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This historical marker honors Jessie Redmon Fauset, a novelist, poet, short story writer, biographer, essayist, and literary critic. Fauset played a crucial role in the Harlem Renaissance, creating her own body of work while mentoring young writers. Fauset died on April 30, 1961. A historical marker was dedicated at this location, which was her home at the time of her death. The marker was noted as missing starting on July 19, 2018.


  • Historical Marker for Jessie Redmon Fauset
  • Jessie Redmon Fauset
  • Fauset's missing historical marker now covered in black asphalt

Jessie Redmon Fauset was born in Philadelphia and the 7th child of Annie Seamon Fauset and Redmon Fauset. Fauset graduated with honors from the prestigious Philadelphia High School for Girls in 1900. She was the only black student in the school and received a scholarship to Cornell University. She graduated Phi Beta Kappa from Cornell with a major in classical languages from the University of Pennsylvania with an M.A. in French. She taught Latin and French for one year at Douglass High School in Baltimore and then taught in Washington, DC at Dunbar High School from 1916-1919.

From 1919 to 1926 she served as the literary editor of "The Crisis" under "W.E.B Du Bois." 58 of her 77 published works first appeared in the Crisis. Fauset was slightly older than other writers who were part of the Harlem Renaissance and this may have inspired her stance as somewhat more cautious in her style of writing. At the same time, she chose difficult topics for her fiction and challenged the preconceptions of the publishing industry.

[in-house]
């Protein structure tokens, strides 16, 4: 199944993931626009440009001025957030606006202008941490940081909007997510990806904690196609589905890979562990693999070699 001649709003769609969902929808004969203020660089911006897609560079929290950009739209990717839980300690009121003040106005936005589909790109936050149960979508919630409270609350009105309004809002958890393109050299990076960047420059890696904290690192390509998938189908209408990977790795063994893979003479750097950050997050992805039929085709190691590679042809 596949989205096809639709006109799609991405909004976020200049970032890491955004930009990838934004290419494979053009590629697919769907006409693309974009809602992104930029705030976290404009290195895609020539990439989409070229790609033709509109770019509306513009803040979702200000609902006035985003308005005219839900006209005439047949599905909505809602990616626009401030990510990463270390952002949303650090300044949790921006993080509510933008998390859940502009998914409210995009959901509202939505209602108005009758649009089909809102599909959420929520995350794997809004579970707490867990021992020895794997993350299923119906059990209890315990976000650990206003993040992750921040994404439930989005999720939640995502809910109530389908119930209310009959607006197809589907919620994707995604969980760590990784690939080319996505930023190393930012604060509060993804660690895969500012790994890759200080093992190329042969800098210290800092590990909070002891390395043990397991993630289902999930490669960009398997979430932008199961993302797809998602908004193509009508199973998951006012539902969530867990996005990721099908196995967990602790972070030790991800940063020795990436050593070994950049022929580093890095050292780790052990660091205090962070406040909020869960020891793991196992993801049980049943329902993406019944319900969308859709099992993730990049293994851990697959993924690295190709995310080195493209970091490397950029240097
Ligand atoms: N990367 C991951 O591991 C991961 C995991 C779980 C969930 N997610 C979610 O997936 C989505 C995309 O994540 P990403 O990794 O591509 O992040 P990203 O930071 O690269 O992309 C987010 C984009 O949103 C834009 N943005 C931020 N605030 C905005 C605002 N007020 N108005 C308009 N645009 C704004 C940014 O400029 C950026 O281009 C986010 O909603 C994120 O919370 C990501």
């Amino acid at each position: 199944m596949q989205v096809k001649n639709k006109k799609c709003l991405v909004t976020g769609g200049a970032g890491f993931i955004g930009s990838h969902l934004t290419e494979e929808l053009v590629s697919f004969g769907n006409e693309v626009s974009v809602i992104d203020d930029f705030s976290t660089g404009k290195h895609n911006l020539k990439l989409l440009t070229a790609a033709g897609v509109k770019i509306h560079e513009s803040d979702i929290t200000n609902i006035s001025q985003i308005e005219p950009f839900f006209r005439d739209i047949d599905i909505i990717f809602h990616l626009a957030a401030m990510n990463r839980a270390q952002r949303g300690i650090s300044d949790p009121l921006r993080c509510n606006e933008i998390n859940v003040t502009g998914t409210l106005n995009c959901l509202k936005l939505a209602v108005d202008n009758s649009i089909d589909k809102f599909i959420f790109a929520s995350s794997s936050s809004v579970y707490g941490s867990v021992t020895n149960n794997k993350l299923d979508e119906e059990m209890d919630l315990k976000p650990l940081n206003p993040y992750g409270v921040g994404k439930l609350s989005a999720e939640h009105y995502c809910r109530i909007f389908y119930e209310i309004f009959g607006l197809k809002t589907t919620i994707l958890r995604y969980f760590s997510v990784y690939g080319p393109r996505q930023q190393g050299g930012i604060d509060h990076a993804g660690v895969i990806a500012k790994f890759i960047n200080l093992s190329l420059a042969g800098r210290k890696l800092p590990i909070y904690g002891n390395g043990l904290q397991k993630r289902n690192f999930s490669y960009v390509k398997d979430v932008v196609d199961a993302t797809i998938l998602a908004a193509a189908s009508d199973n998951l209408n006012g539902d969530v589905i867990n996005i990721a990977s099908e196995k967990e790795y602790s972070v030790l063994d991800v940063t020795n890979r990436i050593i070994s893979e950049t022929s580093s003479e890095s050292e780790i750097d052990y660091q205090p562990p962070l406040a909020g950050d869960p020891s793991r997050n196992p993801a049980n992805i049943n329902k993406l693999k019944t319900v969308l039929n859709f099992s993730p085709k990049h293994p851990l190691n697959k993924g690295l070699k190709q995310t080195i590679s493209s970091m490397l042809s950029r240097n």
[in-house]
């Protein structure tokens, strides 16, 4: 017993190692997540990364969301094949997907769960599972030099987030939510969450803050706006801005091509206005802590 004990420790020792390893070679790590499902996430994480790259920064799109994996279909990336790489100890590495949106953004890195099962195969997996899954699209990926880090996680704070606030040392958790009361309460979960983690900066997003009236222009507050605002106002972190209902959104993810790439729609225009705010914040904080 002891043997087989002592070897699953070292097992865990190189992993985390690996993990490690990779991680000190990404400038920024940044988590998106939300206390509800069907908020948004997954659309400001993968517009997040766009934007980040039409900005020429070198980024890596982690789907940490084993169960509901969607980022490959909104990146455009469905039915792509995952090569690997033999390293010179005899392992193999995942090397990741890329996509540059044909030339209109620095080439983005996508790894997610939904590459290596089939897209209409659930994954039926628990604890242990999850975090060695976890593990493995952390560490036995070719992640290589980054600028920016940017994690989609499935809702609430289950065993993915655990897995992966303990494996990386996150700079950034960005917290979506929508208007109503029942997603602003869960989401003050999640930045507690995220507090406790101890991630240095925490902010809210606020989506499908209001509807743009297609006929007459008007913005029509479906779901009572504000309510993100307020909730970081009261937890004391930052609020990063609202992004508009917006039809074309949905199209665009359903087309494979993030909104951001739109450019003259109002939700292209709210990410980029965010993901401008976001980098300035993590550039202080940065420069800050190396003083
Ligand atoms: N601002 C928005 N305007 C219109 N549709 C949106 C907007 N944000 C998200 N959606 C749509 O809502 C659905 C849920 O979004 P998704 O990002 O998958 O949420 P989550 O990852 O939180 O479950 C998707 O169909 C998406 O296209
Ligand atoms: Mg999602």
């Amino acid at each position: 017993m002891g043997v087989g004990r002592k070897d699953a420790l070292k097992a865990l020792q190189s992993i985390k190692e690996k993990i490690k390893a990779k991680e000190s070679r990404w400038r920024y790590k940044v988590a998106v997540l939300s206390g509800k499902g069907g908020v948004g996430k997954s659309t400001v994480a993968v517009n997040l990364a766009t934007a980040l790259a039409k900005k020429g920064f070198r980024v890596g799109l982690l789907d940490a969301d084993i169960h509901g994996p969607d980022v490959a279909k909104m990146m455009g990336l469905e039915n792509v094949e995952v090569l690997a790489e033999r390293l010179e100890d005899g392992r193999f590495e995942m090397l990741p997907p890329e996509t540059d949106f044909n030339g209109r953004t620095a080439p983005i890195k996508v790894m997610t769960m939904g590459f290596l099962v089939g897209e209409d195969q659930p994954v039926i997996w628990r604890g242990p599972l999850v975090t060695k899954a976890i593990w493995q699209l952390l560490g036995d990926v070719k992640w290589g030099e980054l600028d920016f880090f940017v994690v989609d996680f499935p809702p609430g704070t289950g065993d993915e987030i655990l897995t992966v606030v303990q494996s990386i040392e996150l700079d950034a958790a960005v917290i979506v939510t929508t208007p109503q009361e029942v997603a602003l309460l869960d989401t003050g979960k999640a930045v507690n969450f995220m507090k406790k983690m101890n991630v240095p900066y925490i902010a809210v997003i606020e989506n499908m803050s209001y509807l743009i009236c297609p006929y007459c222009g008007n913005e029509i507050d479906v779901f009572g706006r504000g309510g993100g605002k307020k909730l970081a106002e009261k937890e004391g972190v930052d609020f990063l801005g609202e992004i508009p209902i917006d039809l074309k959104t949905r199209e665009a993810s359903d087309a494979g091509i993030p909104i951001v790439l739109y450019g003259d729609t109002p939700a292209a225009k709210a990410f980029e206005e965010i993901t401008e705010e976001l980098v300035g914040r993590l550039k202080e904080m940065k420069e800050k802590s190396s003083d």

Fauset's first novel "There is Confusion" was celebrated and she also nurtured fledgling writers. Noted for her work, she also worked to teach black children pride in their heritage and to encourage their creativity, she helped and edited a monthly children's magazine called the Brownies’ Book which was published from 1920–1921. 

In 1929, Fauset married an insurance broker and World War I veteran named Herbert Harris, and they lived with her sister in Harlem until 1936. the couple moved to New Jersey in the 1940s. In 1949, Fauset briefly served as a visiting professor at Hampton Institute and taught for a short time at Tuskegee Institute. After her husband died in 1958, she moved to her half-brother's home in Philadelphia. 

On April 30, 1961, Fauset died in North Philadelphia. A marker was not dedicated there because the home is gone and little remains in the area. Instead, a marker honoring her was dedicated in 1993 across from George Washington Carver High School for Engineering and Sciences. The marker disappeared before 2014, probably as part of the demolition and subsequent construction of Temple Villas apartments behind where the marker stood. Neither the city nor the Pennsylvania Historical and Museum Commission, which authorizes and maintains the historical markers, know the current whereabouts of the Jessie Fauset historical marker.

Russ, Valerie. Where's the historical marker for influential Harlem Renaissance figure? Nobody knows.. The Inquirer: Daily News philly.com. January 09, 2019. . https://www.philly.com/news/jessie-redmon-fauset-historical-marker-langston-hughes-philly-20190109.html.

Morfe, Don. Jessie Redmon Fauset. The Historical Marker Database. May 05, 2015. . https://www.hmdb.org/marker.asp?marker=82986.

Jessie Fauset: Harlem Renaissance. BHA. . . http://www.myblackhistory.net/Jessie_Fauset.htm.